A new study in journal Biological Conservation uncovered that the average time it takes a species to be officially classified as endangered is 12 years, six times longer than scientists say it should be to promote the health and survival of these species.
When Congress first passed the Endangered Species Act (ESA) in 1973, the process for a species to be added to the “endangered” list entailed being labelled as endangered or threatened by the US Fish and Wildlife Service. In 1982 Congress added an amendment laying out an entire two-year timeline for the process, from a petition submission in favor of the species being added to a final rule being created in the Federal Register.
However, the reality is a bit more complex. “While the law lays out a process time of two years for a species to be listed, what we found is that, in practice, it takes, on average, 12.1 years,” says Dr. Emily Puckett, a recent Division of Biological Sciences graduate at the University of Missouri. “Some species moved through the process in 6 months but some species, including many flowering plants, took 38 years to be listed—almost the entire history of the ESA.”
The study analyzed the length of time it took for the 1,338 species listed for ESA protection between January 1974 and October 2014 to move through the listing process. Researchers also examined if a species grouping affected the speed with which it was listed, and found that vertebrates moved on to the list significantly more quickly than did flowering plants and invertebrates. This finding prompted the study’s authors to conclude there may be a bias in the listing process that undermines the ESA’s official listing policies. “While the [US Fish and Wildlife] Service can account for species groups in its prioritization system, it’s not supposed to be mammals versus insects versus ferns but, rather, how unique is this species within all of the ecological system,” Puckett says. “However, our findings suggest some bias that skews the process toward vertebrates.”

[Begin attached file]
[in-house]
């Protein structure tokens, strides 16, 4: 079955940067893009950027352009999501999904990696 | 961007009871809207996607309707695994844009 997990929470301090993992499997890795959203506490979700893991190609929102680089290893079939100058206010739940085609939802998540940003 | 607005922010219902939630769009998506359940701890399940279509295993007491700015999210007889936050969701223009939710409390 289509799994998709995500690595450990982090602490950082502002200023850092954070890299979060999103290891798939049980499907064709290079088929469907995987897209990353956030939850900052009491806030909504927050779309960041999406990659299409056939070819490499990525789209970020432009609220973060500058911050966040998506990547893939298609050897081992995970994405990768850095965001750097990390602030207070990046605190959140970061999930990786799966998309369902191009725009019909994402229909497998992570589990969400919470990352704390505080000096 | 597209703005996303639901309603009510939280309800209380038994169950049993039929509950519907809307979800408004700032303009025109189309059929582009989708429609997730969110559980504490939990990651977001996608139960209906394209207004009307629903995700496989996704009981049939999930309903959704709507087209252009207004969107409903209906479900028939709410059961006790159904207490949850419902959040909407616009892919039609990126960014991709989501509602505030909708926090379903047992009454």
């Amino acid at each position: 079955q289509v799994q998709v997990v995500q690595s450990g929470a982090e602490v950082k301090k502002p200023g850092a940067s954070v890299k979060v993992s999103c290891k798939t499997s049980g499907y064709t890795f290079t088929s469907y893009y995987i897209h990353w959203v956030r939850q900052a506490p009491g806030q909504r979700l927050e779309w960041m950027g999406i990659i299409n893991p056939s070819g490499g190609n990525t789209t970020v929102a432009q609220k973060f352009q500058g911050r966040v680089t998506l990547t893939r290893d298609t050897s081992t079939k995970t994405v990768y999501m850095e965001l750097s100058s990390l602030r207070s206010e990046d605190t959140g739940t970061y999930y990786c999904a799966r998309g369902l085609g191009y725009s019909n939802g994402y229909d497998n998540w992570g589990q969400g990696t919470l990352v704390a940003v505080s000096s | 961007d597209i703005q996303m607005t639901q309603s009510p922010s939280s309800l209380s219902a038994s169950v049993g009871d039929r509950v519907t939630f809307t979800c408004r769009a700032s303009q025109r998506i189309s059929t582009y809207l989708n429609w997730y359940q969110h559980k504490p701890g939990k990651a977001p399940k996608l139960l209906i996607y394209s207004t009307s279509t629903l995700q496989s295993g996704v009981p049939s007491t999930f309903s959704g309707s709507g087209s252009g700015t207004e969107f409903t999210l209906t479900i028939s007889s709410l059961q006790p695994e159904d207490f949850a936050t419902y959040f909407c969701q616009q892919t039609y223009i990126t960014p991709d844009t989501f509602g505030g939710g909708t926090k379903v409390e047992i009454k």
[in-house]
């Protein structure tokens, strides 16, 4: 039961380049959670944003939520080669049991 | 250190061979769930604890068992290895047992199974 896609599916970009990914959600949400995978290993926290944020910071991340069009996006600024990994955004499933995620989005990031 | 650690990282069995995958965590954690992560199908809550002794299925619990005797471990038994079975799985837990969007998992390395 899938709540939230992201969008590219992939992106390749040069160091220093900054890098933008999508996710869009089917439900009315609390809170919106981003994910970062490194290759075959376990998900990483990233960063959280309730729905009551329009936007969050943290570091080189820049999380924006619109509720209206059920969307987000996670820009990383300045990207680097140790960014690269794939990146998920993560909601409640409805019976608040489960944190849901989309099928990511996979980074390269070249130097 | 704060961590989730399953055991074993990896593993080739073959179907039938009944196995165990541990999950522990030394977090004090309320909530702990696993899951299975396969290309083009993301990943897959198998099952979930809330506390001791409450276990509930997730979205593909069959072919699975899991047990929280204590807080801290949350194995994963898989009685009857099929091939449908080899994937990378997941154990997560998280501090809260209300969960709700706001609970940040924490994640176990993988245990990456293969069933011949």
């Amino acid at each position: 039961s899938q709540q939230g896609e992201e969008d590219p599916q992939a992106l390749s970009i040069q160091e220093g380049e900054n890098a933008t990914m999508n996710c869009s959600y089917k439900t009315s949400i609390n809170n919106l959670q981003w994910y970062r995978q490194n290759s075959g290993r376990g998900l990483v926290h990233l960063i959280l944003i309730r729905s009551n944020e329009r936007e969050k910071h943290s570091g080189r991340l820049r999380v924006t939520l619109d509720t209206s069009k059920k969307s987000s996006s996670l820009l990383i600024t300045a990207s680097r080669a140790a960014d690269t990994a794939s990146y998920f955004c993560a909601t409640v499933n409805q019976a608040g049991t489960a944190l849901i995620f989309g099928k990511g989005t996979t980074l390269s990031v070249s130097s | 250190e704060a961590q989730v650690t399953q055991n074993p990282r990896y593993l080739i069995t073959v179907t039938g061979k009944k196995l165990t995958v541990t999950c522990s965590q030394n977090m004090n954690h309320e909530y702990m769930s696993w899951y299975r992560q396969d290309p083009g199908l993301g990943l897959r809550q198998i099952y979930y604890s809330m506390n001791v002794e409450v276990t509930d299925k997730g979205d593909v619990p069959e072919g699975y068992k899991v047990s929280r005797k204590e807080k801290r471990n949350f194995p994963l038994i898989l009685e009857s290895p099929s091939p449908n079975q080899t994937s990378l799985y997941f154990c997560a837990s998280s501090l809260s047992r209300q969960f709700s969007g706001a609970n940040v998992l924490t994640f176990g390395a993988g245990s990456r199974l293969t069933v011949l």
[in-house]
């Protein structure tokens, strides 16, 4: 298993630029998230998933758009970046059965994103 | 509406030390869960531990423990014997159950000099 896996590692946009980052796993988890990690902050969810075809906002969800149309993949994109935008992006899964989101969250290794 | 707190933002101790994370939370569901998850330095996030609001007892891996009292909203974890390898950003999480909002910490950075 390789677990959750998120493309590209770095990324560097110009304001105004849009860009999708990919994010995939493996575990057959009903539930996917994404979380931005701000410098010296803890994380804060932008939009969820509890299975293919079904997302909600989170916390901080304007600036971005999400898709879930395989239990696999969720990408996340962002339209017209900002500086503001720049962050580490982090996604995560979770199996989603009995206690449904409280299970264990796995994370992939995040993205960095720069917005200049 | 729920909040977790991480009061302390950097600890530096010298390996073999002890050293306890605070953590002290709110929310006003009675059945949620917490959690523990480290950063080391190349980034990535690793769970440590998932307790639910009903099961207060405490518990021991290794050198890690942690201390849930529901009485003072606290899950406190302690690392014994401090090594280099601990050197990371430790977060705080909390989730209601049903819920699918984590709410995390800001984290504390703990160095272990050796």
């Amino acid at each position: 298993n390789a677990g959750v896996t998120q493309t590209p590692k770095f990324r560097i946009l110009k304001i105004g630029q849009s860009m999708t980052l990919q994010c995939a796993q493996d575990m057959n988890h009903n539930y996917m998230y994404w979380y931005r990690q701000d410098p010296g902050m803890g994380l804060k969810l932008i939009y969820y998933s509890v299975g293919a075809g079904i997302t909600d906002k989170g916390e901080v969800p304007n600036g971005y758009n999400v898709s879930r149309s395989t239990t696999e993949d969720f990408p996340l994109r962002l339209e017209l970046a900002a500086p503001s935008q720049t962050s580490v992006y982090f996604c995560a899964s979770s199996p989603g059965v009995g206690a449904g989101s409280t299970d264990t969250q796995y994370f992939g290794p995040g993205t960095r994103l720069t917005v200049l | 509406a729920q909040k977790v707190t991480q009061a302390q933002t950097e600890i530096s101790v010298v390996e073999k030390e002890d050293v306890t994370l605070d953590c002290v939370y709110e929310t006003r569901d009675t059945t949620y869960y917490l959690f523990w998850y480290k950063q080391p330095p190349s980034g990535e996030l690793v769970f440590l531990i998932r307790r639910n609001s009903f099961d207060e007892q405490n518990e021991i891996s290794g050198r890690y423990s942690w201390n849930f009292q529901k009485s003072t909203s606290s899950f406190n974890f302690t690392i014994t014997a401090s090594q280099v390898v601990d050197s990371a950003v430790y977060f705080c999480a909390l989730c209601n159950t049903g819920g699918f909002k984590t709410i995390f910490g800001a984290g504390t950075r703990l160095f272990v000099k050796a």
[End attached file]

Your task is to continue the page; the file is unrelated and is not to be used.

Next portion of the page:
Long delays in ESA listing have real and severe impacts on endangered species. In fact, the study’s authors cited documentation of several species that went extinct while the lengthy process unfolded. In contrast, species that were listed quickly and had strong conservation plans put in place had greater chances to recover and thrive. For instance, the island night lizard took a mere 1.19 years to be listed, while the prairie fringed orchid took 14.7 years to be listed. In the meantime, the lizard population has been restored and it has been removed from endangered status, while the orchid is still a threatened species.
“The whole point of putting species on the list is they already have been identified as threatened or endangered with extinction,” Puckett says. “Without being on the list, we run the risk that these populations will go locally or globally extinct and there will be nothing to save.”
Sossamon, Jeff. “”Endangered Species Wait 12 Years to Get on the List.” Futurity. 12 August 2016.
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